U.N. team begins humanitarian mission in Yugoslavia
May 17, 1999
BELGRADE, Yugoslavia (CNN) -- A U.N. exploratory mission, the first of its kind since NATO began its bombing campaign in Yugoslavia, was in Belgrade Monday to assess humanitarian needs throughout the embattled country.
Yugoslav President Slobodan Milosevic has reportedly agreed to meet with the 15-member team before it leaves the capital.
The delegation, which arrived in Belgrade Sunday, is scheduled to spend 10 days getting a firsthand look at the situation in Yugoslavia -- including Kosovo.
"We are worried about the hundreds of thousands that are said to be on the move in that province," team leader Sergio Vieira de Mello said Sunday. "It's the first time we are able to embark in this kind of way, and right in the middle of a war. We are determined to do as professional a job as possible."
NATO began a relentless bombing campaign 55 days ago to force Milosevic to accept an international peace plan that included the safe return of ethnic Albanians forced from their homes in Kosovo.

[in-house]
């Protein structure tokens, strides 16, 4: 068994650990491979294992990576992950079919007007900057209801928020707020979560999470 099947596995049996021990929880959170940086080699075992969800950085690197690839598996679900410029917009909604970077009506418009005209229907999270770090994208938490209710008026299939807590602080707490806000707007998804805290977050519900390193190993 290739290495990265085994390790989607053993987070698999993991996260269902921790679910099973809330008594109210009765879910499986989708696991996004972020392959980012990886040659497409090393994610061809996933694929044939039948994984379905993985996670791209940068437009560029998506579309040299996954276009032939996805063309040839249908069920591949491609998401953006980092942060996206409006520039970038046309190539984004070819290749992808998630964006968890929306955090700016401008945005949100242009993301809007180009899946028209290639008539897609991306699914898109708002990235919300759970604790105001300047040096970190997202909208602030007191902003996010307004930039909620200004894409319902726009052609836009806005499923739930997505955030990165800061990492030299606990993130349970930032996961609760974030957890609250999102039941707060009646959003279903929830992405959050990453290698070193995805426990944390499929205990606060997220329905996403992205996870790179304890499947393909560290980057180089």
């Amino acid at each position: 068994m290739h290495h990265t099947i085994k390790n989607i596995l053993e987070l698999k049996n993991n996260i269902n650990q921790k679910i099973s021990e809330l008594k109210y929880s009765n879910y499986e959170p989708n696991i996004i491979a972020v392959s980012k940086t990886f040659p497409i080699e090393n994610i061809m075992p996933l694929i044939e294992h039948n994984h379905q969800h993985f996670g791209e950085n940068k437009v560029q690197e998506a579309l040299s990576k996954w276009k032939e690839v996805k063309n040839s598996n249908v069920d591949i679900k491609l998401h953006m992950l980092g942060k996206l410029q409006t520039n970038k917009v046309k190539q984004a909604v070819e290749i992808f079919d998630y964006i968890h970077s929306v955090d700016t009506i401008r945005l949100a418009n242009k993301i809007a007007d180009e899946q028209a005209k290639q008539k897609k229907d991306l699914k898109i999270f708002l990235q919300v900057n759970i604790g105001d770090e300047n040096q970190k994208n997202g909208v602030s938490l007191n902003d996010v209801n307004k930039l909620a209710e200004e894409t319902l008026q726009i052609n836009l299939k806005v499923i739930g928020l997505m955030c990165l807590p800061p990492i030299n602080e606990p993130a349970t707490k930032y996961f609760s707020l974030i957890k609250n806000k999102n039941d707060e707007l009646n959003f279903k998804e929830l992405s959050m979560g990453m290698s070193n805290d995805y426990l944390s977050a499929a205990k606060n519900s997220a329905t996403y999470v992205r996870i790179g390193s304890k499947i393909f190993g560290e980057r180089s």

Yugoslavia charges that the bombing itself has forced the Kosovars to flee, while NATO says that the Serbs have engaged in systematic "ethnic cleansing" of the region.
On Monday, Serb troops kept some 2,000 ethnic Albanians from disembarking from a train at the Macedonian border. An elderly man who was allowed to get off the train and cross into Macedonia told authorities he had seen the train turn around and head back into Kosovo.
"We are not sure why the Serbs are not allowing people off," said Ron Redmond, a spokesman for the U.N. High Commissioner for Refugees. "They can turn this off and on like a tap."
Serb officials said the train might be allowed to return later in the day.
The air campaign took a decided downturn Monday -- down from around 600 sorties daily to just 343. NATO said bad weather forced the cancellation of most flights, but Yugoslavia said heavy anti-aircraft fire had turned away the NATO planes.
Serb TV showed video of an unmanned German drone it said was shot down over Yugoslavia. NATO confirmed the loss of a drone.
Serb media also said that explosions were heard near the town of Cacak, 70 miles (113 km) south of Belgrade, and attacks came near the town of Uzice, 75 miles (121 km) southwest of Belgrade, and near Kraljevo in central Serbia.
NATO said that attacks took place in southwest Kosovo. Targets included Serb armor, military vehicles, artillery positions and the airfield at Sjenica.
In other developments:
Correspondents Matthew Chance and Tom Mintier contributed to this report.
U.N. delegation heading to Yugoslavia
Extensive list of Kosovo-related sites:
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